Sequentiality and spatialisation: narrativity in text-messages
Dr Agnieszka Lyons
Queen Mary University of London
Technology development has brought the question of (digital) media into narrative and narrative processing and led to the popularisation of interdisciplinary approaches to narrative analysis. The framework is being applied to a wider range of texts than ever before, e.g., cartoons (Baldry & Thibault 2006), digital audio files, Facebook status updates (Page 2010), as well as a range of narrative texts in video games, reality TV, and virtual worlds.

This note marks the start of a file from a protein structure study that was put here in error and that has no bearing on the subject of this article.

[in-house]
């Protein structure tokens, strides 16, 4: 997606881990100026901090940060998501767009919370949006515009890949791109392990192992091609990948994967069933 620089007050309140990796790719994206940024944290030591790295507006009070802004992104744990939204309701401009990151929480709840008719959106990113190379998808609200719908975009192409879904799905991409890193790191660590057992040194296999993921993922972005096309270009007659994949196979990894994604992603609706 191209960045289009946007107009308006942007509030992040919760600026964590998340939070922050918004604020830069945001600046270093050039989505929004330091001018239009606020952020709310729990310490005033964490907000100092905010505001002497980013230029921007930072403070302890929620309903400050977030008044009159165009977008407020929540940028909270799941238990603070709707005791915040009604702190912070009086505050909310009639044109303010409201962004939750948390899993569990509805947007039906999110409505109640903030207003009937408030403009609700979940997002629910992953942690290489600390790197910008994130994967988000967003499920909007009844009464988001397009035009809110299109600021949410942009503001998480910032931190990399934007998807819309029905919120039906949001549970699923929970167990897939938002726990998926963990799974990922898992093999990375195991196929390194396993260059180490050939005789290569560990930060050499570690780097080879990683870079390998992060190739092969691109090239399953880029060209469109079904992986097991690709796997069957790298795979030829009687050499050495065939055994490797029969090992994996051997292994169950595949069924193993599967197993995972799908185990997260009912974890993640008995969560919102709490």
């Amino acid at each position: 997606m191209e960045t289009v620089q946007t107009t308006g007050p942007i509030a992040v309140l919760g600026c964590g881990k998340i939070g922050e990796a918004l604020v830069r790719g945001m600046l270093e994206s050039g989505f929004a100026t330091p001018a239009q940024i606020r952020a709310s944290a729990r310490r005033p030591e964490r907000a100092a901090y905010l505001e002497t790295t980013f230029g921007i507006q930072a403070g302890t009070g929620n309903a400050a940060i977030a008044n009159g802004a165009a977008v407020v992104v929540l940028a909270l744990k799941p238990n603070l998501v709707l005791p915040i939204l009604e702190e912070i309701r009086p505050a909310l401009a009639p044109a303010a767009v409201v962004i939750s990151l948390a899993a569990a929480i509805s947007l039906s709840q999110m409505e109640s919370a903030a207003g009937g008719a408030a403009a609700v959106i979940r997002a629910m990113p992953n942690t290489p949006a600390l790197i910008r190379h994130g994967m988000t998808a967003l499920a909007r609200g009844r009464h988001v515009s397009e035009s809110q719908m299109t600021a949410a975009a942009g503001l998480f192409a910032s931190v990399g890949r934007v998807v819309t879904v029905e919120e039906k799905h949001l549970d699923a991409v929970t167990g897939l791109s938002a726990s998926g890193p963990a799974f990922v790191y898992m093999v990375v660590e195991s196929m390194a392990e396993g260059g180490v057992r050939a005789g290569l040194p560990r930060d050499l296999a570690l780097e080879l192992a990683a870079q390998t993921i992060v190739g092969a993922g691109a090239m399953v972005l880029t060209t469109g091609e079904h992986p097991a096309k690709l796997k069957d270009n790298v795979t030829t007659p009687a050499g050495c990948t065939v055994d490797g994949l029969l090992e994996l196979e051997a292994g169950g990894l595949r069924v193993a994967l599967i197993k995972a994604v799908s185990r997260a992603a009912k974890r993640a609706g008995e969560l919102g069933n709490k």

This paper brings text-messaging - to the discussion and establishes it as bearing narrative features and worthy of further analysis in terms of its narrative potential. I discuss texters' use of specific discursive tools to (re)construct storyworlds and position themselves and the intended recipients of their text-messages within a discursively constructed and spatially organised narrative. I draw on deictic shift theory (Duchan, Bruder & Hewitt 1995), cognitive narratology (Herman 2004, 2010), and semantics (Fauconnier 1985) to theoretically ground the discussion. I discuss two of the characteristics associated with narrativity in text-messages: sequentiality (understood as a temporal sequence of events) and storyworld construction, and present two case studies to illustrate the applicability of these concepts to texting. Based on the analysis of sequentiality and storyworld construction in text-messages, I establish texting as bearing narrative potential and worthy of further investigation under narrative studies frameworks. This paper opens a line of inquiry into a ripe yet unexplored field of the text-message narrative.